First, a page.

Department of CommerceのPatent and Trademark Office(USPTO)が提案している制度。
Commerce Takes Stab at Speeding Up Green Tech Patent Processing
Dec 9, 2009
The Commerce Department’s Patent and Trademark Office (USPTO) is launching a pilot program to speed up processing for certain green technology patent applications. The goal is to accelerate development and deployment of new technologies, create green jobs and promote American competitiveness in the sector.
Patents for green technologies, such as Smart Grid innovations, typically take about 40 months for a final decision. The new program is expected to reduce the decision process by an average of one year — shortening the waiting time from a little over three years to a little over two years.
“American competitiveness depends on innovation and innovation depends on creative Americans developing new technology. By ensuring that many new products will receive patent protection more quickly, we can encourage our brightest innovators to invest needed resources in developing new technologies and help bring those technologies to market more quickly,” Commerce Secretary Gary Locke said.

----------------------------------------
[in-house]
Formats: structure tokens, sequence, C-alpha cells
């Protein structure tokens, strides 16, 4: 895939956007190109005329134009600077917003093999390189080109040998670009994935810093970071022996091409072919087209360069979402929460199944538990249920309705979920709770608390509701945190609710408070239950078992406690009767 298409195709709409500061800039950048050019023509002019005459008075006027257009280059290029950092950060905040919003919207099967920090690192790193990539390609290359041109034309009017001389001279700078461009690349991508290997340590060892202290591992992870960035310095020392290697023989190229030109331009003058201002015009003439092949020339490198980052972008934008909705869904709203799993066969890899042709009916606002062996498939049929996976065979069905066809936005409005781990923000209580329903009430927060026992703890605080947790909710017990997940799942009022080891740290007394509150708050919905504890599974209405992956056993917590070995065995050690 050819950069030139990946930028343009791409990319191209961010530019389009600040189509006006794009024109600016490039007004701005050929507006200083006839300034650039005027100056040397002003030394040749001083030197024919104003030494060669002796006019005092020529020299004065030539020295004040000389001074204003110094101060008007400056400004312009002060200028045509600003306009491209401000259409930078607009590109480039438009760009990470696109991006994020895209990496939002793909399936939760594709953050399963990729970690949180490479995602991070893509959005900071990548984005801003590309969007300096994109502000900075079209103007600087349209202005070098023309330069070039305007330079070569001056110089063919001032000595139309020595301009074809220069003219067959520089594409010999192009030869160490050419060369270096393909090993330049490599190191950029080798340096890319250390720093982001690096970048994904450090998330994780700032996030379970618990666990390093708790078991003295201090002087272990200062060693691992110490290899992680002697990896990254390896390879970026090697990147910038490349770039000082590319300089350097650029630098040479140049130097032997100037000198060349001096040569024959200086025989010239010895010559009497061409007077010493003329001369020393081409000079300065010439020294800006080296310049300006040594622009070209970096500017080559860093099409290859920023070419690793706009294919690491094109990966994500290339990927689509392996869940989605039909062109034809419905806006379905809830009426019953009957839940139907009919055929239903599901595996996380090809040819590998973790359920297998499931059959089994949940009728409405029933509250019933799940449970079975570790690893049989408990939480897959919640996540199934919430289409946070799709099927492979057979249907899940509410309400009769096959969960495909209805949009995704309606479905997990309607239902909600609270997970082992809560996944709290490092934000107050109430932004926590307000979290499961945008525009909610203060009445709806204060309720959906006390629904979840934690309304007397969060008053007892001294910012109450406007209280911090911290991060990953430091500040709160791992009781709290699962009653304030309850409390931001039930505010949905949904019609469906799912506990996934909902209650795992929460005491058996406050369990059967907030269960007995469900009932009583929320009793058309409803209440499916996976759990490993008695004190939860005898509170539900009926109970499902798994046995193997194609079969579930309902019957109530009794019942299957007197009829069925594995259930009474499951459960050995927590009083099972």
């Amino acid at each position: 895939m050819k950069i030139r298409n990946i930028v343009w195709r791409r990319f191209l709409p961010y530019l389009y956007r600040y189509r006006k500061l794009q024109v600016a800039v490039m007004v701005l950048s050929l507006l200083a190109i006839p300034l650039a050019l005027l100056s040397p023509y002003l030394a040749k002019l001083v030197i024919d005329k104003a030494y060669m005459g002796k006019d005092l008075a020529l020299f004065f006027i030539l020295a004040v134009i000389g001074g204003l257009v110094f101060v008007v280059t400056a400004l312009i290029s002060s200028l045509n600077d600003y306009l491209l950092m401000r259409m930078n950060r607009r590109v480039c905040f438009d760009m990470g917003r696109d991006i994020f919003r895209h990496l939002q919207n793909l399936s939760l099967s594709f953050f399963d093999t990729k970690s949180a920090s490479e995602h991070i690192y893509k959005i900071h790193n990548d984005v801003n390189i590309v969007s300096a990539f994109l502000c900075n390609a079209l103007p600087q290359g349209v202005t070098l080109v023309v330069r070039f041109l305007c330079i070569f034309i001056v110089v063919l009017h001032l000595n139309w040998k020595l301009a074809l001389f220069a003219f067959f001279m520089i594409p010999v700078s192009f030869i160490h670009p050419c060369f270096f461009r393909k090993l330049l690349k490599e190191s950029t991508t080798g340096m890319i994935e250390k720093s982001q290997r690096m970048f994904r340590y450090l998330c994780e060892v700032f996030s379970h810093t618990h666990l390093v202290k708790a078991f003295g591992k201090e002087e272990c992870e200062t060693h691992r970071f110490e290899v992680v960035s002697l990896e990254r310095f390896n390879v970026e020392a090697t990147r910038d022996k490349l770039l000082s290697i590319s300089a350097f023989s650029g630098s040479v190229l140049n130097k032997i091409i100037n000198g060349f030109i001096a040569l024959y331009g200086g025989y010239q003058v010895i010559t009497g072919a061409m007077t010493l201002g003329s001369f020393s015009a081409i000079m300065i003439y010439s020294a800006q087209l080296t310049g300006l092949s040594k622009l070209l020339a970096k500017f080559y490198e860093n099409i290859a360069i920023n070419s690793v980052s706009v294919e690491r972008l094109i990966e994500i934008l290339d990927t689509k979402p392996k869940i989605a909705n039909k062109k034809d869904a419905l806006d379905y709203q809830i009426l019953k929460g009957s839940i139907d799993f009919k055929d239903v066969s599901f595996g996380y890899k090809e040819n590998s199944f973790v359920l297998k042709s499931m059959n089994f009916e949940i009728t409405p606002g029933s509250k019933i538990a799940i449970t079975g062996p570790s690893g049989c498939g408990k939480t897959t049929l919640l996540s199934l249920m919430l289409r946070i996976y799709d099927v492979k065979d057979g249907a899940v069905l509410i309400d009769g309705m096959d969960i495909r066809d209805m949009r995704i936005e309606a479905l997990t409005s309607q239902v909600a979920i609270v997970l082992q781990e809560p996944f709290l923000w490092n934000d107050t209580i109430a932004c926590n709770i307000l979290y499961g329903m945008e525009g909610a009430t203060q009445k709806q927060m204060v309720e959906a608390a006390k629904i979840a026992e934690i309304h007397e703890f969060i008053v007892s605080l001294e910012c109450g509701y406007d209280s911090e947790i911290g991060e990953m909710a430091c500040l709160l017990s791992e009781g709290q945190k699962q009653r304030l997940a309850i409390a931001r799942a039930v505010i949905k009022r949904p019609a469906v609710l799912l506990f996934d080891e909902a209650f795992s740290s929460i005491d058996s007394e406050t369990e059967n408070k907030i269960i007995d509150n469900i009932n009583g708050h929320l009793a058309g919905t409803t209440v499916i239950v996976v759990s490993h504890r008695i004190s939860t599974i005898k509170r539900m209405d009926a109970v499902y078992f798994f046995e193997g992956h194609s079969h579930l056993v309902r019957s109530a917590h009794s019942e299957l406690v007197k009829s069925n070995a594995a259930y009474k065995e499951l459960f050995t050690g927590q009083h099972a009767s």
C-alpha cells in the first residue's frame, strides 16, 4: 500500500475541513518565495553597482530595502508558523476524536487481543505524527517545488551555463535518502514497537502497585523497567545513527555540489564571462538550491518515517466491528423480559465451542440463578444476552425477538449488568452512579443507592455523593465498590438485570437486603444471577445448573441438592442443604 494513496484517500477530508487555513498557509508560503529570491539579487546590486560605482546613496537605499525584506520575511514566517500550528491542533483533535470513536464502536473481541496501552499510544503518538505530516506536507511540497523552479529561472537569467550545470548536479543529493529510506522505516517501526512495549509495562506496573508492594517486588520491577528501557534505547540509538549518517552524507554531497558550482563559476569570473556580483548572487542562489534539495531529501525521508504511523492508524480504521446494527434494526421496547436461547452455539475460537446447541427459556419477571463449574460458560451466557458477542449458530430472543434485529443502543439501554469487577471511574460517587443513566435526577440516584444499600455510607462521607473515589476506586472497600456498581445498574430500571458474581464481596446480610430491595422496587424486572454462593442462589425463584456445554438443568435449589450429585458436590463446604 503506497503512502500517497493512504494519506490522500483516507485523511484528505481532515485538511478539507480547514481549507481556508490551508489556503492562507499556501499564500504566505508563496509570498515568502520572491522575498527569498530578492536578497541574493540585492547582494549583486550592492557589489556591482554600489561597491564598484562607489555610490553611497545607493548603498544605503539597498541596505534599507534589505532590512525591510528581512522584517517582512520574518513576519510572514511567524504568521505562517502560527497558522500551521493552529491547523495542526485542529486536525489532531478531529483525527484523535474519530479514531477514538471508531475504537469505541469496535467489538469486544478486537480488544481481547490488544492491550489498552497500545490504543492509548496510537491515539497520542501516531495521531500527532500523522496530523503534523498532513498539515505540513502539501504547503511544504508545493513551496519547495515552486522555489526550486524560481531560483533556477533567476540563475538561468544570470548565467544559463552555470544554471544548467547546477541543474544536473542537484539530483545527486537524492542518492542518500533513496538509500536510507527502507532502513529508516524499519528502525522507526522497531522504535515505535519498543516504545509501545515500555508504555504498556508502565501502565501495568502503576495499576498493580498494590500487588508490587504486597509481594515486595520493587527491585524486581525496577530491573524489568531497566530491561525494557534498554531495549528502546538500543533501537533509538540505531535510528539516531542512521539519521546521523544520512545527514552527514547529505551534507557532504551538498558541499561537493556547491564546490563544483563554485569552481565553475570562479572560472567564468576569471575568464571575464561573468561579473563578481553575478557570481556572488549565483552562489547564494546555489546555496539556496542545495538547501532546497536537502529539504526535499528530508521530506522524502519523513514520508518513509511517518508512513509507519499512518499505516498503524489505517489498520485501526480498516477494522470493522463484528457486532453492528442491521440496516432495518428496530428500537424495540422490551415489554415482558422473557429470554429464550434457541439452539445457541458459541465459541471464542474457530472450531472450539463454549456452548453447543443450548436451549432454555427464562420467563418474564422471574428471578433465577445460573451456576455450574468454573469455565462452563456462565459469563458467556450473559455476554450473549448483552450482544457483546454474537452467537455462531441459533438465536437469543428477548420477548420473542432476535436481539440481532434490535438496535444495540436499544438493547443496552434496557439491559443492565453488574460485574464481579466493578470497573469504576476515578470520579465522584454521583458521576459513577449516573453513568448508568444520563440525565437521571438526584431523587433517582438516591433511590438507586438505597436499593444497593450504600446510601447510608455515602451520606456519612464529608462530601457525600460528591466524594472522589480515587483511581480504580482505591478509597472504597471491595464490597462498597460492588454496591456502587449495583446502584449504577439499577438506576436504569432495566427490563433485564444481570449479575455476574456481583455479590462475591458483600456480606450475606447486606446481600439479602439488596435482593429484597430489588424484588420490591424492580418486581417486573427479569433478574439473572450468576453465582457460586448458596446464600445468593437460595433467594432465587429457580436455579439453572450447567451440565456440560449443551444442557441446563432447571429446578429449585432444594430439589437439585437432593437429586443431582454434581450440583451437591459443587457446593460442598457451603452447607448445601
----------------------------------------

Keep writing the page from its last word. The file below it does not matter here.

Patent applications are usually taken for examination in the order they were filed. But under the pilot program, the first 3,000 green technologies-related applications that have proper petitions filed will be chosen for accelerated evaluation.
USPTO’s David Kappos stressed the urgent need to bring new technologies into the marketplace faster. “Every day an important green tech innovation is hindered from coming to market is another day we harm our planet and another day lost in creating green businesses and green jobs. Applications in this pilot program will see a significant change in pendency, which will help bring green innovations to market more quickly,” he said.
Major Smart Grid player GE gave the USPTO pilot program its enthusiastic stamp of approval. “We hail this initiative as an excellent incentive to fuel further innovation of clean technology and a terrific mechanism to speed the dissemination of these patented technologies throughout the world,” said Cal Horton, chief intellectual property counsel for GE.
If the pilot is successful, the USPTO will look at ways to expand and continue the accelerated patenting process for green technologies.
Quick Take: This USPTO initiative has the potential to significantly cut processing time, which is one of the logjams that gets in the way of timely and efficient deployment of new Smart Grid technologies.
Commerce Department news release
USPTO pilot program additional details
Smart Grid Policy and Regulation channel on SGN